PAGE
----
Insight News

Feb 11th

High school students can earn college credit

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college-creditsNobody asked me, but since young folk everywhere are heading back to school, my thoughts turn to that pesky "achievement gap."

I had the opportunity, earlier this year, to do some work for the Center for School Change and, indirectly, the Minnesota State Department of Education. In so doing, I learned a lot about Dual Credit Programs that are available to high school students beginning as early as 9th grade.

There is an alphabet soup of dual credit programs under an umbrella called PSEO (Post Secondary Education Options). CIS (College In the Schools) is one. AP (Advanced Placement) is another. IB (International Baccalaureate) is yet another.

Dual credit means students can earn both high school and college credit while in high school. As you might imagine, students who arrive at college, whether the two or four year variety, with credits in hand, spend significantly less time and money there. Work done while in high school is free to the students – no tuition, no cost for books. Generally, at least one of these options is available at most high schools, Charter schools and some alternative schools as well. The work I referred to was aimed at opening up these credit-earning pathways to students who achieved at a level below the school's academic stars. As my father used to tell me, school is 95 percent perspiration and 5 percent inspiration.

No point in my trying to lay out in some organized fashion how each of these programs work. Counselors are much better suited for that. But – and this is important – don't let them tell you that your child isn't capable and don't you believe either, that the knucklehead you see around the house isn't college material.

When I was a senior in high school, I met with my "college counselor" for about 20 seconds. Long enough for her to shuffle through some papers and say, "Easter, you are not college material. Get a job." My parents had one high school diploma between them. I can make this a longer story, but, the punch line is, this past May, I traveled to Cambridge, Mass. to celebrate our 50th reunion with my classmates at Harvard University. I'll be the first to admit that I didn't dominate Harvard while I was there, but I earned "the paper" fair and square. Won the college's public speaking prize, too.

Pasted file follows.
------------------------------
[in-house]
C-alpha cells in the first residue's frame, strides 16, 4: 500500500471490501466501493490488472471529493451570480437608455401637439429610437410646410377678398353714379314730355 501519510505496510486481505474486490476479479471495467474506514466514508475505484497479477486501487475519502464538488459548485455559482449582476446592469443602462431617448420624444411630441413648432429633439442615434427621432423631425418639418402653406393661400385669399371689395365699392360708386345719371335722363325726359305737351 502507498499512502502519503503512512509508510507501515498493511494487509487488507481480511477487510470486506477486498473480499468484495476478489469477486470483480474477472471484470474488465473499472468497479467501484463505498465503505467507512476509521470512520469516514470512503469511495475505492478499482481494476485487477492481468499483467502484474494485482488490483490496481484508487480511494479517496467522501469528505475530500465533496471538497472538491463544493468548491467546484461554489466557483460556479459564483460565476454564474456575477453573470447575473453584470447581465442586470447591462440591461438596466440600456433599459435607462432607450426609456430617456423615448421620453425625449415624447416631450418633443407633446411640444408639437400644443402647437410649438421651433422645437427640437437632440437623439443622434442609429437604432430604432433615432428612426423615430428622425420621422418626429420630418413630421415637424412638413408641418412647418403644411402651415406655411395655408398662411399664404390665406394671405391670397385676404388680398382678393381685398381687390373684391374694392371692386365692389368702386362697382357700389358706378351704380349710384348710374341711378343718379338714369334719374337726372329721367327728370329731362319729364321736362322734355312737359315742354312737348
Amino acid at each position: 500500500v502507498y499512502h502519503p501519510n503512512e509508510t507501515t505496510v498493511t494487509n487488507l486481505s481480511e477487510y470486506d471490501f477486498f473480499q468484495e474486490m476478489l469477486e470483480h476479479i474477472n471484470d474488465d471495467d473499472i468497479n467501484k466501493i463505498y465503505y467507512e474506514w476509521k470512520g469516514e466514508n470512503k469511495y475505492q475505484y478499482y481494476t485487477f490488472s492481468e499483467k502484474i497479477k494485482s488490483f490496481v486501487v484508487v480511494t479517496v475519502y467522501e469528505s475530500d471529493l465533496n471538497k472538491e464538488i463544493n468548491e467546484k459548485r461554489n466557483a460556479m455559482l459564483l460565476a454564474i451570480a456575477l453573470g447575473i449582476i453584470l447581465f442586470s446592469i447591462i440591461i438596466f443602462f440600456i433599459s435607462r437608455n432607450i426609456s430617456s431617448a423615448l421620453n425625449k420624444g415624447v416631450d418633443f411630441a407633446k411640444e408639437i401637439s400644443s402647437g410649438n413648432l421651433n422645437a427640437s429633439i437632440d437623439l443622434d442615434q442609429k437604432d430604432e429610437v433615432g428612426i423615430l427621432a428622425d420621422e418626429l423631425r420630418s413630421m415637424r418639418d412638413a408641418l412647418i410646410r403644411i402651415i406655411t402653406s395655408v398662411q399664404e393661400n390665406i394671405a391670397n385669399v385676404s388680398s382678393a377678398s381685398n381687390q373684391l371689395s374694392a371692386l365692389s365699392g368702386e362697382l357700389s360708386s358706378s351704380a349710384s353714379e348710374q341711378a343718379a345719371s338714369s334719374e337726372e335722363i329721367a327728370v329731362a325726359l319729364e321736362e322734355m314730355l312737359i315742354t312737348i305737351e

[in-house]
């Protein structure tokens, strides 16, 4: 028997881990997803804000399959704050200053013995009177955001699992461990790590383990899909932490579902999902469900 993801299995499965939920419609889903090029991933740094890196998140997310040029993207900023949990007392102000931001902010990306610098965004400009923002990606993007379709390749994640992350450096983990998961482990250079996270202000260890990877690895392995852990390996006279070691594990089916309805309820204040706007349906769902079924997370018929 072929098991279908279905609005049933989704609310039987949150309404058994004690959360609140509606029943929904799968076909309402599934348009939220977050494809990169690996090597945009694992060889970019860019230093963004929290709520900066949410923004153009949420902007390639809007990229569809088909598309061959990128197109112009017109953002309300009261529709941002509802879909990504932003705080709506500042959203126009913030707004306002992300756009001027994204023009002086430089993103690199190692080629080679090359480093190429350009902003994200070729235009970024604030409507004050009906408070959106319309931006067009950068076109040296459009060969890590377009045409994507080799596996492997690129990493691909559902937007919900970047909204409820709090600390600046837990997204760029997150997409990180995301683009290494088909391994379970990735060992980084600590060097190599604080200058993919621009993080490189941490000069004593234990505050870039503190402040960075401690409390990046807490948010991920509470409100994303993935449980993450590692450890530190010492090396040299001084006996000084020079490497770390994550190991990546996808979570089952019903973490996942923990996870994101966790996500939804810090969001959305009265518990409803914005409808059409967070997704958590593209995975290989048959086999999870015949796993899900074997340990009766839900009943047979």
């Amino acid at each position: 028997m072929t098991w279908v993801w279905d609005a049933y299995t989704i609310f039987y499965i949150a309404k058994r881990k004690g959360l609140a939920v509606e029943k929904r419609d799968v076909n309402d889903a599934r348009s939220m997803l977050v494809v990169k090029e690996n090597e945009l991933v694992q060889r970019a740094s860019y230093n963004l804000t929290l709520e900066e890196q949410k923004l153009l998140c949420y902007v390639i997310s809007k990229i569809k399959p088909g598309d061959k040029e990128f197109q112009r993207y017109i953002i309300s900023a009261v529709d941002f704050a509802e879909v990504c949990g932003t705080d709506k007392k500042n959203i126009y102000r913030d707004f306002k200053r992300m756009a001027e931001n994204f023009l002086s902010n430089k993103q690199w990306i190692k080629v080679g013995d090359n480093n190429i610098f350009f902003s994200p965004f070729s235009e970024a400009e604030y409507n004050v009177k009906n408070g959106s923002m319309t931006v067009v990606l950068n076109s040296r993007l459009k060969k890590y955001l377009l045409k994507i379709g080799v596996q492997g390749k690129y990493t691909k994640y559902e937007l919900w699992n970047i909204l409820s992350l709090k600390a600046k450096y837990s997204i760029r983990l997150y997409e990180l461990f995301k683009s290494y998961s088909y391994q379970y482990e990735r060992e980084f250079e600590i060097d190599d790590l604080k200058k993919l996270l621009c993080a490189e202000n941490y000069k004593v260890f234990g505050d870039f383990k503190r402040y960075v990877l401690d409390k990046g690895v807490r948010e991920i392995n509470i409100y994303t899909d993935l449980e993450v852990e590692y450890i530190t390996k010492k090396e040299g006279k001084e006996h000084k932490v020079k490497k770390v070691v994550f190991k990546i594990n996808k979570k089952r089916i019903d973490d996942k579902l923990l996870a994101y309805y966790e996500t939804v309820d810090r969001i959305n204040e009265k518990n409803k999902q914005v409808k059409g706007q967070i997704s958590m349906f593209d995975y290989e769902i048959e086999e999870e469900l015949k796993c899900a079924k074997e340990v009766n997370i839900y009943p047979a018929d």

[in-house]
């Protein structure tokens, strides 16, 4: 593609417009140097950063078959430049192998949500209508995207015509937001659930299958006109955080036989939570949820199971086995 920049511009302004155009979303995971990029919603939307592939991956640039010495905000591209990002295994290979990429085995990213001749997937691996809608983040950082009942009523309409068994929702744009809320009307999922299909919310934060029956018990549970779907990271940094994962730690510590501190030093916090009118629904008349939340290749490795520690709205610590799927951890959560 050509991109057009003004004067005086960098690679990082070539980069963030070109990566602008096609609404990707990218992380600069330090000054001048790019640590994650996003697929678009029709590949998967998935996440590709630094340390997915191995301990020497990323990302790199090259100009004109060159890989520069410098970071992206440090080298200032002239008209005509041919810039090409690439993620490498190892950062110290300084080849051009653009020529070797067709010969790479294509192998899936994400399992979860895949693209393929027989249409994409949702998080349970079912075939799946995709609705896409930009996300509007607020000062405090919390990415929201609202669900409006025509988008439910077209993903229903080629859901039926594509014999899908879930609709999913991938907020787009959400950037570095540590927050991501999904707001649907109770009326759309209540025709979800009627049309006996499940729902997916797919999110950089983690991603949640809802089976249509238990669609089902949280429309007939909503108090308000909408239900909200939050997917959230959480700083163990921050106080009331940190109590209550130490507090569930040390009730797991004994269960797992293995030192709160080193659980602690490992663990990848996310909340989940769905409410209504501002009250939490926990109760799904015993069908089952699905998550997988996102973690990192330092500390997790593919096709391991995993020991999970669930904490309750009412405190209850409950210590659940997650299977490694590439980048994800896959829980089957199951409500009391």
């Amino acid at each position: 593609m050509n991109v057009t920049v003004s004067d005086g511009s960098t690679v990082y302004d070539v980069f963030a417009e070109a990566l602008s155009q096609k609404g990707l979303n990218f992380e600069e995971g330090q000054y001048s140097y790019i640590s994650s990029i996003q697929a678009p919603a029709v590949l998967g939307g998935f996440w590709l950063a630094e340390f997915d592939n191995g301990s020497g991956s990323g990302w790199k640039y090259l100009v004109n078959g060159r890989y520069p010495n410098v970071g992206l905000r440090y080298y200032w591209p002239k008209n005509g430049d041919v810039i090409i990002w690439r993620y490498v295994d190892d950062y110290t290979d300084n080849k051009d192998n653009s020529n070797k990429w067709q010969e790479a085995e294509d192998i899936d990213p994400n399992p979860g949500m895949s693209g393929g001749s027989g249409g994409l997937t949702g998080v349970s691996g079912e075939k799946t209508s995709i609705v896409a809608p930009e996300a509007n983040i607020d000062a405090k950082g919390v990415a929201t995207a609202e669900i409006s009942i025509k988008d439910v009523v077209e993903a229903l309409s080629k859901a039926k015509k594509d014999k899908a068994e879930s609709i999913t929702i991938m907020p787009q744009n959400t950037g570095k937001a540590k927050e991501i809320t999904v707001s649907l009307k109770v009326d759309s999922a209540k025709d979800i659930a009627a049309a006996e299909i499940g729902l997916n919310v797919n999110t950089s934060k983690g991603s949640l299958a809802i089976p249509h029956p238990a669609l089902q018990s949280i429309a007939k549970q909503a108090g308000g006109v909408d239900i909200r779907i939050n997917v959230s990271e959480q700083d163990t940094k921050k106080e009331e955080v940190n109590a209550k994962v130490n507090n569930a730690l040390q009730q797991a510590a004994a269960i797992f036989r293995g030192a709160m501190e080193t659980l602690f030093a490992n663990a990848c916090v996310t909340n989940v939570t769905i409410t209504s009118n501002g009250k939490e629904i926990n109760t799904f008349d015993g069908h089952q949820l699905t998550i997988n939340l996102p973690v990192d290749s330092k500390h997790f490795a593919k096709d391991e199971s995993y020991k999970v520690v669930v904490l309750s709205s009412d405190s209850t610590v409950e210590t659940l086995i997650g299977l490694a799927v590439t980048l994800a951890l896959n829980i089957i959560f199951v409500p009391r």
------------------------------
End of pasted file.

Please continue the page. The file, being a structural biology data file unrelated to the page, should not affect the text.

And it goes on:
In my experience, which includes a stint as associate director of admissions at Carleton College, the finest human beings on the planet are high school counselors, but, so are the worst. Back in New York City, teachers got deployed as "college counselors" when they could no longer manage a classroom.

Many parents, far too many, think,"We don't have the money to send this kid to college."

It's a mistake to give up before they start. There are scholarships, loans and work available to students. All colleges and universities have scholarship funds in accounts that they cannot use to pay their own bills until they attach a student's name to it. In short, they give you money so you can give it back to them to put in their "other pocket."

These days, President Obama is talking a lot about the crushing loans college graduates leave with. I hope something gets done. But, whether or not it does, consider that research shows that college grads will earn over $1 million more in their lifetimes than folk who don't graduate from high school. Who wouldn't beg or borrow $30,000 for a million dollar payout? Over a 42-year working career, that's an additional $23,000 per year.

Look into dual credit courses. I'll be bugging you about this in subsequent columns. Give a kid a chance – particularly, if it's yours.

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